Dig a deep hole boys and dig it large.” The men began to dig. “Deeper and larger,” the Captain shouted. “But, Sir, it's already large enough for the chest,” said one of the young men no older than fifteen. “Larger, I said!

Digging for Treasure

Who cares what happened four hundred years ago? Digging for Treasure does! How could a dog solve a mystery? Digging for Treasure finds out! What happens when a dead person is not really dead? Digging for Treasure tells us! What kind of romance can happen in the workplace? Digging for Treasure shows us! Does retirement mean closing down life? Digging for Treasure thinks not! What makes people change their minds? Digging for Treasure answers that! Where do people get their motives for crime? Digging for Treasure knows!

I m Digging a Hole to China

This is a book of poems and drawings by Isaac, a child author who is 10 years old.

I m Digging a Hole to China

This is a book of poems and drawings by Isaac, a child author who is 10 years old. Isaac came up with the ideas for each of the poems, wrote each of them independently and created all the drawings for this book with minimal input from his parents. His dad scanned the drawings into the computer and entered all the poems into this book with very little grammatical editing. Isaac chose the title and cover art. His parents added the final formalities of the book such as the parent review and the about the author page and published it using Lulu. Check it out. We think you will like it!: )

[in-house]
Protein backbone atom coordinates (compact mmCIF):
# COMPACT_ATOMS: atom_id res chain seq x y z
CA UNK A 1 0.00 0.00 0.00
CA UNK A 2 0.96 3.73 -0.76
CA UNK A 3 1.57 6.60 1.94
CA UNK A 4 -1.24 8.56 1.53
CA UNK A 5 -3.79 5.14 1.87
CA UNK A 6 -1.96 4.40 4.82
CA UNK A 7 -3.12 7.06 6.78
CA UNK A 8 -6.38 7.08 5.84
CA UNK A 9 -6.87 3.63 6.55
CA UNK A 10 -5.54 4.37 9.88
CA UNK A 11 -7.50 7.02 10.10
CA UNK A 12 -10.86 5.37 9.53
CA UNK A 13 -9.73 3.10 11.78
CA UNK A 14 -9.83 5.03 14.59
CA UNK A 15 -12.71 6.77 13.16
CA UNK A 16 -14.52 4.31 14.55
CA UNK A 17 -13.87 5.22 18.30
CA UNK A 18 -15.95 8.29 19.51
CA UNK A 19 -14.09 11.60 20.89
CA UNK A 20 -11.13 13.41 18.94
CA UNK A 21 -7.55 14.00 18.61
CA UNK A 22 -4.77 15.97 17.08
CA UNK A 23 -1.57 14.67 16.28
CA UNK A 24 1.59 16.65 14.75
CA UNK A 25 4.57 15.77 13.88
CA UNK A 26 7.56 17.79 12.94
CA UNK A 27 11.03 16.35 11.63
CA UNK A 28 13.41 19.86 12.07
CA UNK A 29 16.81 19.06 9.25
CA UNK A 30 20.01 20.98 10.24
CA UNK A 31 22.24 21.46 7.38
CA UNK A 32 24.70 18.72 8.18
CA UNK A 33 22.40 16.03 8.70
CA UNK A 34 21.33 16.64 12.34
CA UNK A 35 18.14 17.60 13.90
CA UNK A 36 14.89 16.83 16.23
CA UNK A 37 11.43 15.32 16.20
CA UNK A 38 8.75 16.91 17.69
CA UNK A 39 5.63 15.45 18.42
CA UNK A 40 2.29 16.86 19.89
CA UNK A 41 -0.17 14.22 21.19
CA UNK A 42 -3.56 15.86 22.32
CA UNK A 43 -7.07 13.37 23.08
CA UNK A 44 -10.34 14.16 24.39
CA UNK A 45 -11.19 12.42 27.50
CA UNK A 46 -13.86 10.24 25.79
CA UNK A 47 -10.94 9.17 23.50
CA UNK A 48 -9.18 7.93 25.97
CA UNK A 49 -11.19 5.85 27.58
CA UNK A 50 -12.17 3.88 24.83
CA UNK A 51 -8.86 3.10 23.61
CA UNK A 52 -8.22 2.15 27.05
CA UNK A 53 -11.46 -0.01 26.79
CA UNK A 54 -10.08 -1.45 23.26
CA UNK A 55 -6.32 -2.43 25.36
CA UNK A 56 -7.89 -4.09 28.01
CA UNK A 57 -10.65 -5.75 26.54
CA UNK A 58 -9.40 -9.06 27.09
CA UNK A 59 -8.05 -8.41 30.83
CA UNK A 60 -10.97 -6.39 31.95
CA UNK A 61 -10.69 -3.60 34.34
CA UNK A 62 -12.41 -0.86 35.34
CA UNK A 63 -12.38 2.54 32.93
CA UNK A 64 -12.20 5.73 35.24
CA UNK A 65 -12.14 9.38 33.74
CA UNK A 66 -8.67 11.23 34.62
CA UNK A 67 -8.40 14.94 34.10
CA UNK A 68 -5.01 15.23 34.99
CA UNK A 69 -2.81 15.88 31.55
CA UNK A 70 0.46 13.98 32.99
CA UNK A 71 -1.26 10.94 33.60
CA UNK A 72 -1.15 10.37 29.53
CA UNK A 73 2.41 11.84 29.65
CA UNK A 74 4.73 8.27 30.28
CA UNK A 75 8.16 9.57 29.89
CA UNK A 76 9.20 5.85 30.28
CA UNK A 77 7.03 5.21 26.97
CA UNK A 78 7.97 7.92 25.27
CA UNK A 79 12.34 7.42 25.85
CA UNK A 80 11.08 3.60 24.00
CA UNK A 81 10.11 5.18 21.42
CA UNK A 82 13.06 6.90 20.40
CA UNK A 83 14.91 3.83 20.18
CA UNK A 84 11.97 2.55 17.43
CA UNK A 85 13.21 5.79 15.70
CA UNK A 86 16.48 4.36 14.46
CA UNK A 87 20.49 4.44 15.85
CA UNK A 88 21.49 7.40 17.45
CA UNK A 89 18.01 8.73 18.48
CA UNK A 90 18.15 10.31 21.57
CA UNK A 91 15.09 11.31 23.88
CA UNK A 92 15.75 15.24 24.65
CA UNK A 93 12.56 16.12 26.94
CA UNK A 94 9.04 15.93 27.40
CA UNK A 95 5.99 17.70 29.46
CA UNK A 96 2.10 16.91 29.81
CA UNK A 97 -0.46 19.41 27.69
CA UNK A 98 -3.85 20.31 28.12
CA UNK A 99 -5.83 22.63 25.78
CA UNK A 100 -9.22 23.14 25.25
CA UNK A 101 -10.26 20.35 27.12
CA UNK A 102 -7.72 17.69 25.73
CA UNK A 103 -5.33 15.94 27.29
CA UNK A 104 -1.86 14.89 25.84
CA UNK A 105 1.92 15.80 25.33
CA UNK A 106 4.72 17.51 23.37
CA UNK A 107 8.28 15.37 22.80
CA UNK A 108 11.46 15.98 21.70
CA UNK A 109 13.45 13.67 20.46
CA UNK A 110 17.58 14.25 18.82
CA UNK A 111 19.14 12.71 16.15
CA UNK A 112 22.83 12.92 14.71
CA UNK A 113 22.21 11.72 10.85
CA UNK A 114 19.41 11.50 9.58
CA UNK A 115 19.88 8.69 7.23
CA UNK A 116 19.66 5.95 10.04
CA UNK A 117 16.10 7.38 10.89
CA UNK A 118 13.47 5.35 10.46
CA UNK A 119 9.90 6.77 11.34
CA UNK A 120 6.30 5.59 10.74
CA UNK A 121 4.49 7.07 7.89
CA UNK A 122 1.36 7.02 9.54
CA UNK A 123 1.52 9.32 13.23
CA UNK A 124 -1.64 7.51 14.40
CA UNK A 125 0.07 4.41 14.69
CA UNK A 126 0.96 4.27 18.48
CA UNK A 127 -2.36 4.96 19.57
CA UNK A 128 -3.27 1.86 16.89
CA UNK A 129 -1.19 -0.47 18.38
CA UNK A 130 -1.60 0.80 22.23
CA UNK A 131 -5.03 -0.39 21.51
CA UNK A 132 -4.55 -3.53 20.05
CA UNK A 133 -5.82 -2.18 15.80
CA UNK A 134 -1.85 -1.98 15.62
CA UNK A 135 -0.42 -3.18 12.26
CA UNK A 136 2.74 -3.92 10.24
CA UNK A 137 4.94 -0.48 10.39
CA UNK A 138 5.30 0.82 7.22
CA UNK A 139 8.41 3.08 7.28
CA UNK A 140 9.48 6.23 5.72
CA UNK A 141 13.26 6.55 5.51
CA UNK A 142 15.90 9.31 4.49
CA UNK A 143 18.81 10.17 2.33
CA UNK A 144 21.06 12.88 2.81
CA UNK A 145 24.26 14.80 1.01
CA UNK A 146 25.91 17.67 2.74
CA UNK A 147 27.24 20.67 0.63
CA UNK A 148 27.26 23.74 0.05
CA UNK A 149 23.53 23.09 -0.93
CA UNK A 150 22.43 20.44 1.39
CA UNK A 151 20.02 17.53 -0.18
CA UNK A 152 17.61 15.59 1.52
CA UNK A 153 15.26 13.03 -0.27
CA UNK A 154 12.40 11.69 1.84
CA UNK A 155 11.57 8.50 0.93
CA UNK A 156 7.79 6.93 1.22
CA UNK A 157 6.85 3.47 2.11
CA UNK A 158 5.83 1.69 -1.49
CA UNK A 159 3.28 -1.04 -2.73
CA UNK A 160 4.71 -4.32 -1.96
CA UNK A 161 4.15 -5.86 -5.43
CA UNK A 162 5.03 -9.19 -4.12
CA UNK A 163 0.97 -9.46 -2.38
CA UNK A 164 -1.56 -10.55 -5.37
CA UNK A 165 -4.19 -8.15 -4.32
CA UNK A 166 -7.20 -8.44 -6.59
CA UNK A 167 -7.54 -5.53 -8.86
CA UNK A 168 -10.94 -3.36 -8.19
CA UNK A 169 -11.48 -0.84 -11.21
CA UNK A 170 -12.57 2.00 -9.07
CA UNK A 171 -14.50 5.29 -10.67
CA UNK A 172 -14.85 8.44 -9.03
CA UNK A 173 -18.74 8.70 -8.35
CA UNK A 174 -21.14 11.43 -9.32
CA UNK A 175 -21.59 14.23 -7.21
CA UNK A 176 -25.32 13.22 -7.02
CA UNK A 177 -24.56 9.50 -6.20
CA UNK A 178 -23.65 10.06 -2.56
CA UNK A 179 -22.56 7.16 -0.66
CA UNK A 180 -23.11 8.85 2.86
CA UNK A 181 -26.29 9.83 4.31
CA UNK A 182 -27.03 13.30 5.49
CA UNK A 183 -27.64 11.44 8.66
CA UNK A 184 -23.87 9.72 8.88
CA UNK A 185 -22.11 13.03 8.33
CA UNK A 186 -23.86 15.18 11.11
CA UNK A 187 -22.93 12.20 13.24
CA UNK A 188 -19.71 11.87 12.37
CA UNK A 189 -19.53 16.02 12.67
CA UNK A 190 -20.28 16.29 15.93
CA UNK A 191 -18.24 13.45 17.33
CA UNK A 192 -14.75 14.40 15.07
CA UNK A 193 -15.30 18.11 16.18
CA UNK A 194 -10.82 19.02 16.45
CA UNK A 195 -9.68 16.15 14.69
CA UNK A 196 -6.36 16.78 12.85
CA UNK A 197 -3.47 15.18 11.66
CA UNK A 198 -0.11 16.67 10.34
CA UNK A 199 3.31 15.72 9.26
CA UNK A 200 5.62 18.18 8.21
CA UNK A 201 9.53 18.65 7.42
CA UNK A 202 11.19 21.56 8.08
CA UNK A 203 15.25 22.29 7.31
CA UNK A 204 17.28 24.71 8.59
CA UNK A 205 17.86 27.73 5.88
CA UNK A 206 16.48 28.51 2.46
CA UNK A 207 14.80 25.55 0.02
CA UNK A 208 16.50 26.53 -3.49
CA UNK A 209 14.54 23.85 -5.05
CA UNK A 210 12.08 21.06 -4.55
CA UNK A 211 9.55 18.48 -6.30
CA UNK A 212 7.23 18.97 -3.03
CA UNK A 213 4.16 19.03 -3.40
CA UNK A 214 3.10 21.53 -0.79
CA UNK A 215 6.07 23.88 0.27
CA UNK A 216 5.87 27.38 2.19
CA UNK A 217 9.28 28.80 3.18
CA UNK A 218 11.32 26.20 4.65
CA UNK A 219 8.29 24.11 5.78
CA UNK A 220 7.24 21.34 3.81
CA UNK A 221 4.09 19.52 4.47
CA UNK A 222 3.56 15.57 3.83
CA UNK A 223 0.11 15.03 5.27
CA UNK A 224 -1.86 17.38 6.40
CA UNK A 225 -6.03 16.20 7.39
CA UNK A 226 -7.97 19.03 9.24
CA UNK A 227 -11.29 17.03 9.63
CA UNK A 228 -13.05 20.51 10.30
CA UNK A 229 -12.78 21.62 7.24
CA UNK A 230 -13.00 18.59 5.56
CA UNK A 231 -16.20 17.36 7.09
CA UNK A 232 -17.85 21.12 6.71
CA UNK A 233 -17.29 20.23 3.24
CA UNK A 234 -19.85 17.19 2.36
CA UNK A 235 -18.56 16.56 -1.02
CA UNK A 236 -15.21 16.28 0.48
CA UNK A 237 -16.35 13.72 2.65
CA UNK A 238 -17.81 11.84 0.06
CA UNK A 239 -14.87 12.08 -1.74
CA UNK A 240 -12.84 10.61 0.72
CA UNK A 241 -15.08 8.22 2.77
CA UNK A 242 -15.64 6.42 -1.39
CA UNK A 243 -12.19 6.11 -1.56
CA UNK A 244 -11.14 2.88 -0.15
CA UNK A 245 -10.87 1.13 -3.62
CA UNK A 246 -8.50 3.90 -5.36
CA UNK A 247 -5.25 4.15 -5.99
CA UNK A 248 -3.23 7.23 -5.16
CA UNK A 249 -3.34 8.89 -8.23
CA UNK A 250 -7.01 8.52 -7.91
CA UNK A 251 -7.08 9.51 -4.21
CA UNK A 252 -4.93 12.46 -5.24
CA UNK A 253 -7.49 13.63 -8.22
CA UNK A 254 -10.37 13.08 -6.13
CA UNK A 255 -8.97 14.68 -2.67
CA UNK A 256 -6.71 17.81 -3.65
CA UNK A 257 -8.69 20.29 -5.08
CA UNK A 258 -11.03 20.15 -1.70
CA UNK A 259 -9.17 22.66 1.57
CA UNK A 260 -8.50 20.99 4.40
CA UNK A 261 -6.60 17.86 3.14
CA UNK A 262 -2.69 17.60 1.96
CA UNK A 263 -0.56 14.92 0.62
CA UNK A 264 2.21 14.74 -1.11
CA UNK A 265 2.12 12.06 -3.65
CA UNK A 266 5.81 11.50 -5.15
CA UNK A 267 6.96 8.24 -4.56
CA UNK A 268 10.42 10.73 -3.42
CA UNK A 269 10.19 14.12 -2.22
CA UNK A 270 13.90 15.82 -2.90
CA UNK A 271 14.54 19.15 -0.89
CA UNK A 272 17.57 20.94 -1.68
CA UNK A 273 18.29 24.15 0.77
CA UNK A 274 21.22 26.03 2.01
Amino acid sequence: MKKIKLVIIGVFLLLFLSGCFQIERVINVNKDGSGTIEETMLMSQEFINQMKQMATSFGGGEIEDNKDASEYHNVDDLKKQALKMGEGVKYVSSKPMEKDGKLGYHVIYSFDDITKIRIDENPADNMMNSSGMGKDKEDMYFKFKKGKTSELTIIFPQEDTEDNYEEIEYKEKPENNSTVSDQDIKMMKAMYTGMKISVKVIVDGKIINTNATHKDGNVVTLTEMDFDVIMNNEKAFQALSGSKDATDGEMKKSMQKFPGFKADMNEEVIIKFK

The Apple Grower

That said, big machines are not for digging the actual planting hole and realizing intimacy with the land. Such ground needs to be tilled and cover-cropped down each row-to-be to properly condition the soil.

The Apple Grower

For decades fruit growers have sprayed their trees with toxic chemicals in an attempt to control a range of insect and fungal pests. Yet it is possible to grow apples responsibly, by applying the intuitive knowledge of our great-grandparents with the fruits of modern scientific research and innovation. Since The Apple Grower first appeared in 1998, orchardist Michael Phillips has continued his research with apples, which have been called "organic's final frontier." In this new edition of his widely acclaimed work, Phillips delves even deeper into the mysteries of growing good fruit with minimal inputs. Some of the cuttingedge topics he explores include: The use of kaolin clay as an effective strategy against curculio and borers, as well as its limitations Creating a diverse, healthy orchard ecosystem through understory management of plants, nutrients, and beneficial microorganisms How to make a small apple business viable by focusing on heritage and regional varieties, value-added products, and the "community orchard" model The author's personal voice and clear-eyed advice have already made The Apple Grower a classic among small-scale growers and home orchardists. In fact, anyone serious about succeeding with apples needs to have this updated edition on their bookshelf.